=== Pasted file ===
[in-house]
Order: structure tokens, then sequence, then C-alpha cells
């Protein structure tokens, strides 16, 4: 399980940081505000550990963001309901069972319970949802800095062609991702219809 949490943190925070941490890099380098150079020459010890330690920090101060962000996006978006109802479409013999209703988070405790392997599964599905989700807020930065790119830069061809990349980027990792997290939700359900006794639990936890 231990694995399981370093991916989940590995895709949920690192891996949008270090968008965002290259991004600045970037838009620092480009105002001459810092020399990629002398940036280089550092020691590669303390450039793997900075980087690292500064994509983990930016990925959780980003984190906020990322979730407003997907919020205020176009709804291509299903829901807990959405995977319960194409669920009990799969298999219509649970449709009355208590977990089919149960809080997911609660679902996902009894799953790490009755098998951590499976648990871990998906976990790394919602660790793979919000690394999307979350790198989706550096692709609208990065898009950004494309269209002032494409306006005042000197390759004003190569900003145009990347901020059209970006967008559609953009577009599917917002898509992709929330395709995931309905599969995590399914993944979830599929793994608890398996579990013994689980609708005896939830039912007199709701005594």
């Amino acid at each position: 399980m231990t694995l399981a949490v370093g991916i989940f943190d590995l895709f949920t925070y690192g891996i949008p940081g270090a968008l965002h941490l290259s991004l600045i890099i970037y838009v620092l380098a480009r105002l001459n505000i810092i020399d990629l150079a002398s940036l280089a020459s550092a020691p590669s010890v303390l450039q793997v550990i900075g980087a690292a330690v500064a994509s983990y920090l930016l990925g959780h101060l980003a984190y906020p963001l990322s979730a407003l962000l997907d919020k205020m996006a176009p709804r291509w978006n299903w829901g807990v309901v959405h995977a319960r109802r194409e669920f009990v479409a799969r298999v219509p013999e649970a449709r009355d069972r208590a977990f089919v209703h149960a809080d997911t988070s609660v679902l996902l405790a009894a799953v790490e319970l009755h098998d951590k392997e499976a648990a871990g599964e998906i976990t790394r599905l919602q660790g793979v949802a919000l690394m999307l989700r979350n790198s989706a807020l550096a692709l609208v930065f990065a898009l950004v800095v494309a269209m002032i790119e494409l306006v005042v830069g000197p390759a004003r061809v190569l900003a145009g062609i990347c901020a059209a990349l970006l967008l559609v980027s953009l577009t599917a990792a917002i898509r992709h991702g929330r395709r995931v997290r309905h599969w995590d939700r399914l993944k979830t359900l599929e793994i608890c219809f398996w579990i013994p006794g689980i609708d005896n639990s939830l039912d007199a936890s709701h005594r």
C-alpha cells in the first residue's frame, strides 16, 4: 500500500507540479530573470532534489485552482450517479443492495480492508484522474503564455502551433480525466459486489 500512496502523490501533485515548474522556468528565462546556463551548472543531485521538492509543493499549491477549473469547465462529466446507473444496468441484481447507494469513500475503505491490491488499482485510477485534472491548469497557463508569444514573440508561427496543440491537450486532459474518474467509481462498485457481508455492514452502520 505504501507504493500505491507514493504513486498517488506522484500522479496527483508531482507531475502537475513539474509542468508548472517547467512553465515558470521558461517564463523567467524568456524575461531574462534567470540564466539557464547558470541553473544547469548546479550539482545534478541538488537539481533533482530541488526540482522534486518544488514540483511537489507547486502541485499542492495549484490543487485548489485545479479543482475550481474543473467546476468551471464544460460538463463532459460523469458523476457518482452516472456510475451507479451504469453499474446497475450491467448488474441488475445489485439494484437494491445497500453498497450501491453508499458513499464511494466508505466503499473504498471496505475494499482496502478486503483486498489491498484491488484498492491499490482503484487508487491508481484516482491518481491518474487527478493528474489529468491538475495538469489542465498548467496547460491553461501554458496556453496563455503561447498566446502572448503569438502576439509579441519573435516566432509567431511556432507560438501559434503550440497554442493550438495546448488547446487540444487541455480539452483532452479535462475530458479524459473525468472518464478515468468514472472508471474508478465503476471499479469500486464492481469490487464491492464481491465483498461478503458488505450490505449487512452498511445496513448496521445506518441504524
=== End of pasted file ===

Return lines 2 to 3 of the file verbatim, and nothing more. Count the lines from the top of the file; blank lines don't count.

Order: structure tokens, then sequence, then C-alpha cells
């Protein structure tokens, strides 16, 4: 399980940081505000550990963001309901069972319970949802800095062609991702219809 949490943190925070941490890099380098150079020459010890330690920090101060962000996006978006109802479409013999209703988070405790392997599964599905989700807020930065790119830069061809990349980027990792997290939700359900006794639990936890 231990694995399981370093991916989940590995895709949920690192891996949008270090968008965002290259991004600045970037838009620092480009105002001459810092020399990629002398940036280089550092020691590669303390450039793997900075980087690292500064994509983990930016990925959780980003984190906020990322979730407003997907919020205020176009709804291509299903829901807990959405995977319960194409669920009990799969298999219509649970449709009355208590977990089919149960809080997911609660679902996902009894799953790490009755098998951590499976648990871990998906976990790394919602660790793979919000690394999307979350790198989706550096692709609208990065898009950004494309269209002032494409306006005042000197390759004003190569900003145009990347901020059209970006967008559609953009577009599917917002898509992709929330395709995931309905599969995590399914993944979830599929793994608890398996579990013994689980609708005896939830039912007199709701005594």